• Posted on: 04/03/2019

    Okay Google, how can you help grow Walmart’s online grocery business?

    Walmart is smart to jump in on voice ordering capabilities and to partner with a widely-used platform to make it happen. The key to adoption will be two-fold: getting the word out/driving awareness and succinctly articulating ease of use. As Walmart attacks convenience on every front, clearly delineating benefits will become more important.
  • Posted on: 03/29/2019

    The Apple Card is the best thing to happen to Apple since the iPhone

    This is a neat synopsis of the mutual benefits of one of Apple's big business model shifts. The premise guiding Apple's business for years has been to show the customer what they will want in the future rather than asking what they want now. The Apple Card and other recent moves mark a larger shift toward proactive customer-centricity. Apple is no longer tethered to its latest iPhone iteration. Now, it is complementing future-seeking gadget development with services that cultivate customers' confidence in having a long-term relationship with the Apple brand across multiple touch points. Apple really stands out by getting ahead of inevitable privacy crack-downs. What a super smart path Apple is clearing!
  • Posted on: 03/15/2019

    Pets rule the retail roost

    The spending on pets is so similar to spending on kids that many kids products companies think of pet products as a natural extension. After all, once products pass all of the regulatory and quality hurdles required for kids, they are good to go with pets. Personally, I can confidently forecast a sizable uptick in my pet spending this year after adding a perfect senior rescue dog to my pack a couple of months ago!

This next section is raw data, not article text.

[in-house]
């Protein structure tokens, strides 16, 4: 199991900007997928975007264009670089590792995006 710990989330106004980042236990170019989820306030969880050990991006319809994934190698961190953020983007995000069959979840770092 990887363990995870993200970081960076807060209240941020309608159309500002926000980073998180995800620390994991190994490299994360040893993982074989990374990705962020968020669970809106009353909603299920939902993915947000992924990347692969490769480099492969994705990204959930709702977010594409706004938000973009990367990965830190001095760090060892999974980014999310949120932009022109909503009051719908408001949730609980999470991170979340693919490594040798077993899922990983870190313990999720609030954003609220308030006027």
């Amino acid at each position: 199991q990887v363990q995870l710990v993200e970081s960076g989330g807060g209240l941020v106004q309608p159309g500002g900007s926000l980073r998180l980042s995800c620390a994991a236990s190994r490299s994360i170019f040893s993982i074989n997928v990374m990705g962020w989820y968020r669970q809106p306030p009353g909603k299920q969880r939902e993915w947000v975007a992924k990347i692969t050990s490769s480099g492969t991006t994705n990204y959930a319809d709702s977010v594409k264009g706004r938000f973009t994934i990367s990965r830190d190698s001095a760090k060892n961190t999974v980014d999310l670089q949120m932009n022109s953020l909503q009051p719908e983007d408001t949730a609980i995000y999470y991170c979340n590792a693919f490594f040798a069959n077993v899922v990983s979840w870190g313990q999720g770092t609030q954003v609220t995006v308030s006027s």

• Posted on: 03/15/2019

    Will Walmart’s new tablet burn into Amazon Fire’s market share?

    To view Walmart’s entry into the tablet market simply as a literal attempt to grab gadget sales misses the point. Just as Amazon’s stable of devices are gateways to its e-commerce, entertainment and service ecosystem, Walmart tablets may serve the same purpose. Walmart can pre-load any number of Walmart-friendly apps onto the devices that encourage shoppers to expand their relationship with Walmart. At the same time, private brands aren’t as prevalent in consumer electronics as they are in grocery, apparel, home and other categories so Walmart does have an opportunity to offer value. In general, Walmart is smart to swing attention back to consumer electronics once again. It’s an exciting category that never sleeps so retailers have to stay on their games if they are going to play.
  • Posted on: 03/14/2019

    Will customer hosts raise the shopping experience bar at Walmart?